Being an entrepreneur is a lot like drinking whiskey. At first, you don’t really have a clue what you’re doing. You try to act like you do, but really, you’re just trying to get through it without looking like it’s killing you. Come on, we’ve all made that face. But after awhile, you start to get the hang of it. The process is smoother. You begin to really like it. Now you’re hooked.
My business partner, Nick Murto, and I started our first company in 2004. Seven2 is a digital creative agency whose aim is to use the internet—websites, games, apps, display ads and videos—to build an affinity between brands and their consumers. We’ve been lucky enough to do it for the likes of Disney, GoDaddy, Nintendo, AT&T, Pokemon, Expedia, Sony, and others.
In 2007, we recognized that traditional advertising agencies were having a hard time cobbling together interactive departments to service their clients’ digital needs. We saw an opportunity. We decided to create another company called 14Four, with new processes, that partnered with ad agencies to help them build these digital experiences.
We hired an amazing talent in Jeff Oswalt to lead the company, and over the last 10 years, 14Four has worked with hundreds of world-class brands on more than 1,000 projects. Were we smart entrepreneurs? Maybe. Were we extremely lucky and often had the wind at our backs? Absolutely.
Needless to say, technology is changing all of the time, as is consumers’ appetites for the digital experience du jour: YouTube, Facebook, Tumblr, Instagram, Snapchat, etc. I’d be lying if I didn’t say I pay extra special attention to the apps and platforms my 14- and 12-year-old daughters frequent. They’re voracious. As we all are witnessing, mobile platforms are winning the battle.
During the last few years, our clients’ battle cries of “mobile first” have us developing responsive websites—sites that scale to fit both on a phone screen and desktop browser—but how long will true web browsing last? It’s still a relatively archaic way to find information.
The “go and find” model is being replaced by “sit back and listen.” Are we getting lazier? Maybe, but the increases in technologies like Amazon Echo and Google Assistant and yes, even Apple’s Siri, are blazing a new trail in immersive interfaces.
Natural language interfaces are starting to change the way brands are interacting with their customers. The premium tequila brand Patrón has a “skill” on the Amazon Echo that helps you create just the right margarita. All you have to do is ask. Well, ask using just the right words in just the right way. Natural language? Maybe not yet, but the advancements are promising and have exciting potential.
The other big one is virtual reality. This is certainly taking the world by storm, but true, value-driven applications, besides gaming, are still being developed. The technology, though making great enhancements, has a bit to go so the average consumer doesn’t get nauseous from the experience. For virtual reality to succeed, it will need to help tell compelling stories, bring people together rather than isolate them in their own little world, and offer true value for both entertainment and practical applications, such as training.
Our job at Seven2 and 14Four is evaluating these opportunities and gauging the investment in time and technology to be able to offer our clients these immersive experiences for their end consumers. These kinds of investments are always tough for small businesses. Which horse do you bet on?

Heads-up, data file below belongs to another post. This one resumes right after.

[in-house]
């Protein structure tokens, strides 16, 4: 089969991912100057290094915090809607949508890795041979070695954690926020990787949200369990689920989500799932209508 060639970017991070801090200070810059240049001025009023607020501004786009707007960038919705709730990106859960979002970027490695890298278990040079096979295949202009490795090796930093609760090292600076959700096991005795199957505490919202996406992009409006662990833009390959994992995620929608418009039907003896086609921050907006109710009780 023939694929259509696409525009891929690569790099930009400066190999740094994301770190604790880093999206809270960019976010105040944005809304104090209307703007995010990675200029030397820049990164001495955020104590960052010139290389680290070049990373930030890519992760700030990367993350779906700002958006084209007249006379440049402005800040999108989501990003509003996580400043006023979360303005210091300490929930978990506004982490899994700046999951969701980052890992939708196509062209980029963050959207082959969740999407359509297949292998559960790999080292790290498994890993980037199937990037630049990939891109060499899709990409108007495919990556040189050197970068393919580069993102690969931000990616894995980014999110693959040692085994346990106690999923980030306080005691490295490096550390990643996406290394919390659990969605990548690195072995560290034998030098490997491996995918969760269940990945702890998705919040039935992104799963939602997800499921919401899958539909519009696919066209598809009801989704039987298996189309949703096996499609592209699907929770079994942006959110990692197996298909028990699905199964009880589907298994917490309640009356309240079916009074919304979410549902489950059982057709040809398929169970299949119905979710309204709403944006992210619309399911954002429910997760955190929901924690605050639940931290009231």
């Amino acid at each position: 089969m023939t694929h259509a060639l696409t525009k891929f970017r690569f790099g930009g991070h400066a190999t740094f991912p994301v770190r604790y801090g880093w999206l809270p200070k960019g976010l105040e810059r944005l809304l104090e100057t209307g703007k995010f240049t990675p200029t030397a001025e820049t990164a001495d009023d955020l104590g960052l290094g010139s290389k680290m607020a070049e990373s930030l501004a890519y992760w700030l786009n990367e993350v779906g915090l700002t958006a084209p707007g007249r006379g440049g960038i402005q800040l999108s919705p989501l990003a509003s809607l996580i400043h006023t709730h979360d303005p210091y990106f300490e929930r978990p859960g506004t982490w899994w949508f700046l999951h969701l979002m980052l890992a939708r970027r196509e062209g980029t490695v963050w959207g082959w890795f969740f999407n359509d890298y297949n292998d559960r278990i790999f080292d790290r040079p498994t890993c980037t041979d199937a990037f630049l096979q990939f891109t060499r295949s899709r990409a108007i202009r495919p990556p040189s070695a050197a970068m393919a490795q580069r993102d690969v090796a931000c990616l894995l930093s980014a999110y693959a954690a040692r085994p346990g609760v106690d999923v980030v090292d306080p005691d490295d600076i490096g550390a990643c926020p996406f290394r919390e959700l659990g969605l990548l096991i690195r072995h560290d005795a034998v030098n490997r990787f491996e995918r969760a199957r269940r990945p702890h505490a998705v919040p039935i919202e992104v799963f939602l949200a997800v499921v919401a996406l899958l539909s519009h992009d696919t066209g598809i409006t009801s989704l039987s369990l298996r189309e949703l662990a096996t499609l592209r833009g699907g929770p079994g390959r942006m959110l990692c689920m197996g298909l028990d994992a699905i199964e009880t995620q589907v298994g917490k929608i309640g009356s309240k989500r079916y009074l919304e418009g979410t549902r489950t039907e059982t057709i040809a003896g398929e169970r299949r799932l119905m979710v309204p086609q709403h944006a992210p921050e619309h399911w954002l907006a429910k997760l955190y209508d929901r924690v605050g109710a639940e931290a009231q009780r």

The answers usually lie somewhere between the interest from our teams, the desires of our clients, and of course, the potential for lasting revenue. It’s great to see companies such as Gravity Jack and Next IT, here in our own backyard, making big strides in these fields.
Nick and I also have a few other business ventures that keep us busy. In 2012, we started Method Juice Café, offering organic juices, smoothies, and healthy eats. And in 2014, we started The Union Studios, offering yoga, spin and TRX classes. We’ve expanded into multiple locations, but running retail businesses like these has provided all sorts of new challenges.
I have a deep respect for anyone trying to build his or her dream in a crowded marketplace on a shoestring budget. Let’s be honest, margins are thin. People who experience our offerings love them, but getting the word out and driving traffic to sustain business is difficult.
As I look into the future, it’s only getting harder. We absolutely love our employees and want the best for them, but the coming raise in minimum wage will prove to be a big hurdle for expenses. Sure, we can increase prices to try and offset this—and I’m sure we’ll see a lot of businesses doing just that to try and cope—but there is certainly a ceiling for what people are willing to pay for your product or service, especially in a price-conscious market like Spokane.
All in all, I do believe in the future of our industries and the wonderful growth happening here. With innovative local programs like Startup Spokane, ToolBox, and Ignite Northwest, we’re fostering new businesses, which in turn will create new jobs and spur economic development.
One truth remains the same; established businesses and entrepreneurs alike will need to be sure they’re delivering true value with every interaction.
The future holds immense possibility for every one of us to create something great. Now’s the time. So let’s bear down, get a little fire in the belly, and ultimately celebrate our successes. Scotch, anyone?
Tyler Lafferty is an entrepreneur and a principal at Spokane-based digital creative agency Seven2.
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